(Bloomberg Opinion) -- “I have an organization but it’s largely myself,” Donald Trump confided to the New York Times columnist Maureen Dowd in early 2016, acknowledging that his bare-bones presidential campaign was essentially a one-man show.
Trump has always described his eponymous business as an “organization” too, even though it was a disorganized, bankruptcy-prone Tilt-a-Whirl ride catering to the whims and needs of him alone. And the Trump who ran a business and a campaign built on ego and intuition rather than teamwork and strategy wasn’t going to be transformed by the responsibilities and powers that enveloped him once he landed in the Oval Office.
In a word, President Trump was never going to become “presidential.” It was inevitable instead that he would find himself most interested in frequenting the corridors of power that allowed him to operate independently. That’s not an uncommon phenomenon for presidents, but in Trump’s case it’s uniquely perilous because no president in the modern era has been as ill-informed, unhinged and undisciplined as the current one. None has been as needy, nor as willing to playact without remorse while making the most consequential of decisions.
To help demonstrate the point, Trump has given the world a trifecta of sorts in recent weeks involving trade with Mexico, a military strike in Iran, and government raids on the homes of undocumented immigrants living in the U.S. Trump launched all three episodes with public threats and bravado showcased on Twitter, embroidered them with promises of imminent and decisive action, and tethered them to the notion that complex challenges can be solved with blunt force wielded by a single man. He then abruptly abandoned all three provocations just before they were to take effect.
In early June, Trump threatened, via Twitter, to impose onerous tariffs on Mexico if it failed to help solve the immigration and humanitarian crisis spilling over from Central America and into the U.S. His own political party and the business community brought him to heel within a week and he abandoned the tariff threat on the eve of imposing it. Mexico didn’t agree to substantially change any new policing activities along the border. But in the few days that his threat stood, Trump managed to destabilize financial markets and nearly upended a global trade and supply chain that supported legions of businesses and millions of people on both sides of the border.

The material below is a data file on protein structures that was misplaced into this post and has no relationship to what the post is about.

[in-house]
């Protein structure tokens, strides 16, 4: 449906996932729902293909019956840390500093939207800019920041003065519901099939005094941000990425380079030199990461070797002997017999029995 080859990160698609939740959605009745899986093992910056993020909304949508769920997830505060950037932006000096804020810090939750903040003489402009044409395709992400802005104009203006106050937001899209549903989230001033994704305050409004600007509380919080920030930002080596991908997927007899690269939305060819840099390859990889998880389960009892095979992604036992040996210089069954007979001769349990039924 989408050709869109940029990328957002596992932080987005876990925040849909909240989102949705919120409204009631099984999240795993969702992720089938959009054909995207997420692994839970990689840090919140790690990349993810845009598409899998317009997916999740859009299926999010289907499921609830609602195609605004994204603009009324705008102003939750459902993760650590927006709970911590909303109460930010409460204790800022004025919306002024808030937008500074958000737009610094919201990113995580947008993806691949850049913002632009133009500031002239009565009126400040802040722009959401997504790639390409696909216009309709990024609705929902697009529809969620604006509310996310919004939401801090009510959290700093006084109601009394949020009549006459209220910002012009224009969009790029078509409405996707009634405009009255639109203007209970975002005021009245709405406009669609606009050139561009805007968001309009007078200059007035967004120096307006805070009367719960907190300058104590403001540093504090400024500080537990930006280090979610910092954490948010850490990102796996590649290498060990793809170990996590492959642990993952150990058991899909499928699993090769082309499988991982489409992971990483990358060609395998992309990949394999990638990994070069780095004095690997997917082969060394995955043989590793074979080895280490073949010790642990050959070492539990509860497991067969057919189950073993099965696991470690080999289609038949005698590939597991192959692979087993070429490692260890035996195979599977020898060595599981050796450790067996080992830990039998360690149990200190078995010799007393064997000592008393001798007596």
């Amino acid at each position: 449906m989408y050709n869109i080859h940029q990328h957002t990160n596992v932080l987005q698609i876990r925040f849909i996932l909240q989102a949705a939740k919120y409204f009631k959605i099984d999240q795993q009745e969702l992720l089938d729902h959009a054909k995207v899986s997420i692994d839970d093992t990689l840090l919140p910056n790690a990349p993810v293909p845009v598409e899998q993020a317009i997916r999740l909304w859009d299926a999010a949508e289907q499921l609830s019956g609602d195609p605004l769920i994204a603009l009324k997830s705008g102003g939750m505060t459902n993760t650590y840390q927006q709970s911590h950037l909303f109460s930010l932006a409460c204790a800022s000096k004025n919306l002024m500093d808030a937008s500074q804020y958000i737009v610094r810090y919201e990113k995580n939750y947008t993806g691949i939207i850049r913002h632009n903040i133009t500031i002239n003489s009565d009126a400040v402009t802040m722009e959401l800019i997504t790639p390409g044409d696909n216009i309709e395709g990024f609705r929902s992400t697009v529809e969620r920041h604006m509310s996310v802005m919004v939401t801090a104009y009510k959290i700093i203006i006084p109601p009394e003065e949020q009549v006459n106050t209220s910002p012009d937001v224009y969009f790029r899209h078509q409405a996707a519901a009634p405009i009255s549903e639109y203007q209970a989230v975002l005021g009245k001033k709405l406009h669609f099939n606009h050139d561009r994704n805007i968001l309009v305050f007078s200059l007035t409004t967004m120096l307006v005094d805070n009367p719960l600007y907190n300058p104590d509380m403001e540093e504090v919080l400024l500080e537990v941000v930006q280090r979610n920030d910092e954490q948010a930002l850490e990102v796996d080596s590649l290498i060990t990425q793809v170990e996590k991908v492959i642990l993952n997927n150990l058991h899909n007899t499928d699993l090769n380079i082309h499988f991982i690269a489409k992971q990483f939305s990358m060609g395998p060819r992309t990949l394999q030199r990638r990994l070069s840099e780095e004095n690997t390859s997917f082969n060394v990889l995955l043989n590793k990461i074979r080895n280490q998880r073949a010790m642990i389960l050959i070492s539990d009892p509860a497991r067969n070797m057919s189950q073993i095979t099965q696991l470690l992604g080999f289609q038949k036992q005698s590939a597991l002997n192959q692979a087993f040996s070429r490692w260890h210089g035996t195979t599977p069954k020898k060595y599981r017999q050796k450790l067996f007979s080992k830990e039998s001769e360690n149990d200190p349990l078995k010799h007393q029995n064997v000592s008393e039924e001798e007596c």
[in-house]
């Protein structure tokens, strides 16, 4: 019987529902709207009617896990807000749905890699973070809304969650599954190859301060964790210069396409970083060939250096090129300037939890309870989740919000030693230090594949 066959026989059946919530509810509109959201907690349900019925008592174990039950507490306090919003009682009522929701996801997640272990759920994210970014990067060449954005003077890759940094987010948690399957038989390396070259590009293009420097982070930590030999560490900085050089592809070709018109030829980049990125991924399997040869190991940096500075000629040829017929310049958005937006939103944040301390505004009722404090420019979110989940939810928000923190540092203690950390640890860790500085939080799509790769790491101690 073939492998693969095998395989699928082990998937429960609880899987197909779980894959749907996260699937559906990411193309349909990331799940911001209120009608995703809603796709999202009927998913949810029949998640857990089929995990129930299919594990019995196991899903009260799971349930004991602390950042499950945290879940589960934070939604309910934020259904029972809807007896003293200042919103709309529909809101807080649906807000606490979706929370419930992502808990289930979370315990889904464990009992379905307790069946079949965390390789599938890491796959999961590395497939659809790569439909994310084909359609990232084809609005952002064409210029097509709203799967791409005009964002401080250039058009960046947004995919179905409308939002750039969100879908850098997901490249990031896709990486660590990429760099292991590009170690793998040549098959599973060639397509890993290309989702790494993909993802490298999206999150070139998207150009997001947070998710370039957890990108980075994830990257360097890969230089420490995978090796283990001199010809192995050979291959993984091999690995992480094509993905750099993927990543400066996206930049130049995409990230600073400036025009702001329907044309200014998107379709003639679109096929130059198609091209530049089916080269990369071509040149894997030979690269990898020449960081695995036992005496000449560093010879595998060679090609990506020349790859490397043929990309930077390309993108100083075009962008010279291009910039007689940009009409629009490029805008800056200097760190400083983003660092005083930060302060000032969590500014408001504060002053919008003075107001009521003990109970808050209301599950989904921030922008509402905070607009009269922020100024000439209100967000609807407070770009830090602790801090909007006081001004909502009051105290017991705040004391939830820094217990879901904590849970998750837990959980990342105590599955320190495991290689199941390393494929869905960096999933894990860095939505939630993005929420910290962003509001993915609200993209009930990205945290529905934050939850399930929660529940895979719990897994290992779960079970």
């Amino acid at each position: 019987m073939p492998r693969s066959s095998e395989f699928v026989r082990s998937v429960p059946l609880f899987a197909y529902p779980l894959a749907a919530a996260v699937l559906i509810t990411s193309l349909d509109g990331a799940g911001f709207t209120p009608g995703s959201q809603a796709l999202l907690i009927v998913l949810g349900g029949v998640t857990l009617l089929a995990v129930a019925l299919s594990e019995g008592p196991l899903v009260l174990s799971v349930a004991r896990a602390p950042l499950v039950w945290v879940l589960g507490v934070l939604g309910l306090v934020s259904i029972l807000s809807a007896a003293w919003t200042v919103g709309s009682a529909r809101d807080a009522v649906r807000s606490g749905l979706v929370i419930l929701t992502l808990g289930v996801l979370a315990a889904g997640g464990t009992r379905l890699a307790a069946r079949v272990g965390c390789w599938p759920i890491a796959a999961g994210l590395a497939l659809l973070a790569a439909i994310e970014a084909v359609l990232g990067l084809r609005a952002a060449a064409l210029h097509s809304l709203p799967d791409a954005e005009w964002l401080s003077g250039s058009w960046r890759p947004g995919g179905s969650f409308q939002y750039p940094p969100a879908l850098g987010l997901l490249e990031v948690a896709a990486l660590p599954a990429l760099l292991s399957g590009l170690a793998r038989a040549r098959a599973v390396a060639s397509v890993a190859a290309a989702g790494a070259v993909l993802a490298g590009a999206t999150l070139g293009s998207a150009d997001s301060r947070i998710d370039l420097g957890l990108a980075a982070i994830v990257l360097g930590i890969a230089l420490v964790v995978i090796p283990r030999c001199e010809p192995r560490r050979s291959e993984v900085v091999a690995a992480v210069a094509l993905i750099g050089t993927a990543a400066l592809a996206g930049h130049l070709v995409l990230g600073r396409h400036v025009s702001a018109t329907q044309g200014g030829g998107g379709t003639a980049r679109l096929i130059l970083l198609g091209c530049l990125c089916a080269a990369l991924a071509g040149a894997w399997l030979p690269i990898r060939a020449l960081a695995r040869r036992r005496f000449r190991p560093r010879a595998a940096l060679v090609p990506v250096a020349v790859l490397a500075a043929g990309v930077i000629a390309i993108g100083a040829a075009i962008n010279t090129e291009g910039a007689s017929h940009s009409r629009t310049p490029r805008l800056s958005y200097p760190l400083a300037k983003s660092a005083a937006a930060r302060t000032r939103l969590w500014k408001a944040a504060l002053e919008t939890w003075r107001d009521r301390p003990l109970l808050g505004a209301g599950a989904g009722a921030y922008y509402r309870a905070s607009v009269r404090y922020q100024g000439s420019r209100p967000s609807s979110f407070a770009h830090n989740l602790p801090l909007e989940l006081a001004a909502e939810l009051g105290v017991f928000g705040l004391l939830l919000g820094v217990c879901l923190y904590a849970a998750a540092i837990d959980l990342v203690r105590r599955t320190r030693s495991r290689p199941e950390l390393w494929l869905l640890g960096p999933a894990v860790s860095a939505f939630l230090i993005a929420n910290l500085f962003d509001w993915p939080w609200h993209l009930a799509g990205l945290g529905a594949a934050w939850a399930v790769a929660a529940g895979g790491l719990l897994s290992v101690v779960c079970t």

Last Thursday, Trump noted on Twitter that “Iran made a very big mistake!” when it shot down a U.S. drone that Iran claimed had crossed into its airspace. Later that same day the president authorized a military strike against the country, only to call it off when, reportedly, he became aware that as many as 150 might be killed. While Trump is now embracing tougher economic sanctions against Iran, he has exposed deep divisions among his national security and military advisers. He’s also proven himself to be dangerously unpredictable to allies whose help he still needs if he wants to see substantial long-term changes gain traction in Iran and the rest of the Middle East.
To top it off, Trump barely gave observers time to digest his abandoned military strikes before he engaged in a bit of Orwellian doublespeak. “I never called the strike against Iran ‘BACK,’ as people are incorrectly reporting,” he said on Twitter on Saturday. “I just stopped it from going forward at this time!”
The same day – on Twitter, of course – Trump said he also had decided to postpone raids on the homes of about 2,000 undocumented immigrant families living in the U.S. who had already received deportation orders. This came on the heels of Trump’s threats earlier in the week – made just before he traveled to Florida to kick off his 2020 presidential campaign – to deport “millions” of immigrants (a figure that vastly overstated what his immigration officials were considering, but might have been reassuring for Trump’s political base to hear).
Trump said he postponed the raids because Democrats had asked him to wait so they could discuss other policy options with him. But the postponement was also reportedly due, in part, to concerns that Trump’s telegraphing of specifics about the raids had jeopardized the safety of immigration officers and the welfare of children potentially caught up in the sweeps.
In any event, the brinksmanship and escalation that marked Trump’s public blustering on tariffs and Iran had a decidedly more obscene quality when deployed against a population of migrants left vulnerable and rootless by the drug wars and economic uncertainty that have engulfed much of Central America. The president’s vacillating, set against a backdrop of an administration already under fire for separating migrant families at the southern border and jailing children and teenagers in squalid detention centers, may harden both sides in the border debate and prevent Congress from overhauling immigration laws in tandem with the White House.
Expect Trump’s cartwheeling to continue. It’s who he is. The only real difference between what he’s doing now and what he was doing in his businesses decades ago is who it affects. Long ago, his bungling harmed his investors and employees and some of the communities in which he operated. It was troubling, but the damage was limited. Now Trump inhabits the presidency and the radius of potential wreckage is global.
To contact the author of this story: Timothy L. O'Brien at firstname.lastname@example.org
To contact the editor responsible for this story: James Boxell at email@example.com
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Timothy L. O’Brien is the executive editor of Bloomberg Opinion. He has been an editor and writer for the New York Times, the Wall Street Journal, HuffPost and Talk magazine. His books include “TrumpNation: The Art of Being The Donald.”
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